6. After a while, you may get mother growing on the packing. This is no big deal but for this process, the mother is a hindrance, not help. Just remove it by hand or wash the packing in water and get it going again.
7. Once your vinegar is done, of course you can use it immediately but for a smoother and richer flavor, it is best to age it. Age it in a sealed barrel or jar that does not allow oxygen in. 30-60 days can be sufficient or even a year depending on how gourmet you want to be. If you like how it tastes from the get go, you can start using it and it will age as it sits in your pantry.
Now for packing you can use anything that won’t hurt you and won’t give an unpleasant taste. You can probably use wood chips for smoking though I haven’t tried this and cannot recommend it one way or another. You can even use sticks from outside. Just make sure to sterilize everything in boiling water before the first go. After that, the vinegar keeps it safe from bacteria.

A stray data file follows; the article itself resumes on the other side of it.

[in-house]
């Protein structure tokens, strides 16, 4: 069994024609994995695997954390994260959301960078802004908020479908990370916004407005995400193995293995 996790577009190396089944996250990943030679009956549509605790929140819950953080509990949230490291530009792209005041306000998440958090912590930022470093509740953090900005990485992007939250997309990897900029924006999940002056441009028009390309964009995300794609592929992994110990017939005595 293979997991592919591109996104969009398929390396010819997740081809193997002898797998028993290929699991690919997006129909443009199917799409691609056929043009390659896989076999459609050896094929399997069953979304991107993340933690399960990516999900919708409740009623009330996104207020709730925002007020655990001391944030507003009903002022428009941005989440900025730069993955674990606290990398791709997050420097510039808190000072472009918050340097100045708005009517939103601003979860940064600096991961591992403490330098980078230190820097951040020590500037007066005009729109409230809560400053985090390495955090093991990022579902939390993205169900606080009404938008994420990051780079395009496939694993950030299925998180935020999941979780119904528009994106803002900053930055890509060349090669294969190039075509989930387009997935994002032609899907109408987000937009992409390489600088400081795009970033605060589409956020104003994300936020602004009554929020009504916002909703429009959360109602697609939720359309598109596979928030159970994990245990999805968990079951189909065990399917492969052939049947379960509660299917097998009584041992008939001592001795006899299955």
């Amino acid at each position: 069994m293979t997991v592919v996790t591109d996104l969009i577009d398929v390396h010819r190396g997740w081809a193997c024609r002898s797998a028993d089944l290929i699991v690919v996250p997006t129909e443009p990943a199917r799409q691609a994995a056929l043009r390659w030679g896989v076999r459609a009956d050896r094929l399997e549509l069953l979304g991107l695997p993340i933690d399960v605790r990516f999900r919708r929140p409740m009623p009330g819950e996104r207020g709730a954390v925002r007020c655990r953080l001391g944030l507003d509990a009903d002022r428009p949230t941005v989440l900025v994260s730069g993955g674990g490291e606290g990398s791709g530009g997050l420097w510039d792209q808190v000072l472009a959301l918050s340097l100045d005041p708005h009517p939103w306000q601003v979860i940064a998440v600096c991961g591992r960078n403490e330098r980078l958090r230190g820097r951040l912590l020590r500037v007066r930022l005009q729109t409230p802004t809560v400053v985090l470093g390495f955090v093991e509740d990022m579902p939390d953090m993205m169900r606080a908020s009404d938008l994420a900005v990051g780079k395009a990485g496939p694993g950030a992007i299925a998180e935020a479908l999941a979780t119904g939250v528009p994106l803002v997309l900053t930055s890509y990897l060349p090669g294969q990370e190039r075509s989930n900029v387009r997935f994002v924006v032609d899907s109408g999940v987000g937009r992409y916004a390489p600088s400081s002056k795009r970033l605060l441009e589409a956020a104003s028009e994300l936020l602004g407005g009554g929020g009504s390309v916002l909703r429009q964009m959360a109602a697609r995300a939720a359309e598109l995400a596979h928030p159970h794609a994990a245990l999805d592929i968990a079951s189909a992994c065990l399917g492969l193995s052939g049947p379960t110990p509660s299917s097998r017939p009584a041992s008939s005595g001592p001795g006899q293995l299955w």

This method can be scaled up. For example. If you want to make 5 gallons of apple cider vinegar using two pails, you can do that. You just need more packing. You also need to find out how to transfer the cider between pails if you don’t like lifting 40 lbs repeatedly. Siphoning should work fine in this situation.
Vinegar is a complex yet rewarding process. Hopefully this helps those who have had trouble with the slow process or just want to speed up their production of vinegar for personal or culinary use.